Sabanci was probably one of the first three businessmen who succedded in turning around a textile sweatshop it into a conglomerate with $12 billion in sales, that is about 5% of the GDP of Turkey, and 32,000 employees. The firm is now much more in food, plastics and cement and whatever than in textiles. He bought enterprises in 11 countries. Sabanci owns Japanese Toyota and the French Danone. Quite a change, strikingly visible from the 39-th floor of his business headqarters 39-story building.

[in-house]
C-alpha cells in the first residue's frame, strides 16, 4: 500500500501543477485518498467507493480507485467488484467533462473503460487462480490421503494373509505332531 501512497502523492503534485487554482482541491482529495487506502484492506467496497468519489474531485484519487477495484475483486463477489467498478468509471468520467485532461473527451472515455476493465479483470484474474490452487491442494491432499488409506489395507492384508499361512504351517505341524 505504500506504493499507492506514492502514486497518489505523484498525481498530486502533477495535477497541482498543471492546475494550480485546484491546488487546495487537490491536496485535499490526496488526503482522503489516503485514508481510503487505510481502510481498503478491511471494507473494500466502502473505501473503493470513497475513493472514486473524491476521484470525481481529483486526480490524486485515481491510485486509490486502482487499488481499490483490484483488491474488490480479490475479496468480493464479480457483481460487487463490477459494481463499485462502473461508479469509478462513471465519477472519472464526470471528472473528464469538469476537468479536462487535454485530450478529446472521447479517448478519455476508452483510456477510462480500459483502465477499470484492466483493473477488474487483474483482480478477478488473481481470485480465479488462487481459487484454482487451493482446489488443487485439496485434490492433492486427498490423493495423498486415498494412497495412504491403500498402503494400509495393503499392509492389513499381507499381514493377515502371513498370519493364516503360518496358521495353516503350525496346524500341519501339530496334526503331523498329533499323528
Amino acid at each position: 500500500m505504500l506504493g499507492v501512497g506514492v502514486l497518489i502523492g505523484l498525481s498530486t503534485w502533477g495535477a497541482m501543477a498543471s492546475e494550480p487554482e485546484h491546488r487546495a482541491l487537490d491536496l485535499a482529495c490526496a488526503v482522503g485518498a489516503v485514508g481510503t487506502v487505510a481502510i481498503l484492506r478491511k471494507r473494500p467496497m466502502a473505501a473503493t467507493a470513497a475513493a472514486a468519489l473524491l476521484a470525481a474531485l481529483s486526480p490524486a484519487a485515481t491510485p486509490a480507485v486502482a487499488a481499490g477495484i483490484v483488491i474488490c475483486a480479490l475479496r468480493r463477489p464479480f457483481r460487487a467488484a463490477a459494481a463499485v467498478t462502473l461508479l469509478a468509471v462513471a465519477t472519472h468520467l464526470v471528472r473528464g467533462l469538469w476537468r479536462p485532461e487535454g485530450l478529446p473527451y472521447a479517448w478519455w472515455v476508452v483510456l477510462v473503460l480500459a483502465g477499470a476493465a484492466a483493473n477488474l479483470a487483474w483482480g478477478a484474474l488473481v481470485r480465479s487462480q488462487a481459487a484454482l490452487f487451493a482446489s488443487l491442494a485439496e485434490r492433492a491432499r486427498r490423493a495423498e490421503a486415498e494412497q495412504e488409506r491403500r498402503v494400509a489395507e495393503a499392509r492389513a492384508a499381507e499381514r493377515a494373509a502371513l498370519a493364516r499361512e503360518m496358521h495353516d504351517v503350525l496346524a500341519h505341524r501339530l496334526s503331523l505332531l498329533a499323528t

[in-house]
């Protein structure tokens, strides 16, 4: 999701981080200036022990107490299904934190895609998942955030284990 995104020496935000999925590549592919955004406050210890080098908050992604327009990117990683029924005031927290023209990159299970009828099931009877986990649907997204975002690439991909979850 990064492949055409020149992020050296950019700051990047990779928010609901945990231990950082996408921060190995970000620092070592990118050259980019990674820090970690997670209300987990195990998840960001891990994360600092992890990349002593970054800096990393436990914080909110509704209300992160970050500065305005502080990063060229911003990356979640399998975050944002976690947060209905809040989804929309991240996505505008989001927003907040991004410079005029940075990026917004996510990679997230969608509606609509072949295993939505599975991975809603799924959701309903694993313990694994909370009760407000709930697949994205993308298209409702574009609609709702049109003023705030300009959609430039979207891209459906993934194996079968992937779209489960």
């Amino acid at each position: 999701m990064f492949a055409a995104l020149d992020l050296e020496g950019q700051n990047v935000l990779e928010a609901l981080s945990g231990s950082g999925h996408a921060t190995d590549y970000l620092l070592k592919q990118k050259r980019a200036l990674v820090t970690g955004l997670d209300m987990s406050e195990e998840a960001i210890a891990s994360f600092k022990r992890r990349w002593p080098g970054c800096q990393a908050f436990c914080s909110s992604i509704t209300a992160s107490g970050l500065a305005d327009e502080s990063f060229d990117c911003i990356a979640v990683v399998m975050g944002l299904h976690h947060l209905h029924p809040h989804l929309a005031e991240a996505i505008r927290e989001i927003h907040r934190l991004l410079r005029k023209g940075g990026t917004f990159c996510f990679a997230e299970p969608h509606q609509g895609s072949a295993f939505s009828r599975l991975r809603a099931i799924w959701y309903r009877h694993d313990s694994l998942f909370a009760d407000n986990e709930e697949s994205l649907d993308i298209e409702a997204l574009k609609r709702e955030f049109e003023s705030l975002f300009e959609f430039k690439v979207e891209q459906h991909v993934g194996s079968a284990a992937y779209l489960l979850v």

Once Matthew Swibbel published an extensiove article about Sabanci in Forbes magazine. Now, for my taste, Forbes is one of those publications one cannot trust much because their collecting department seems to have a subtle and delayed policy related to compensation of the space dedicated to profiles of people, enterprises or countries. A laudatory article sooner or later eventually, so it appears to my eye, is supported with a payed advertisment. So, this guy wrote how Sabanci actually got motivated to collect art. He, allegedly, did not either understand nor love art but decided to mimick the filthy rich of the west. Sabanci did not begin buying early Ottoman manuscripts and calligraphy to show off or compete with the Matisses or the Picassos of the American tycoons. He chose to collect calligraphy.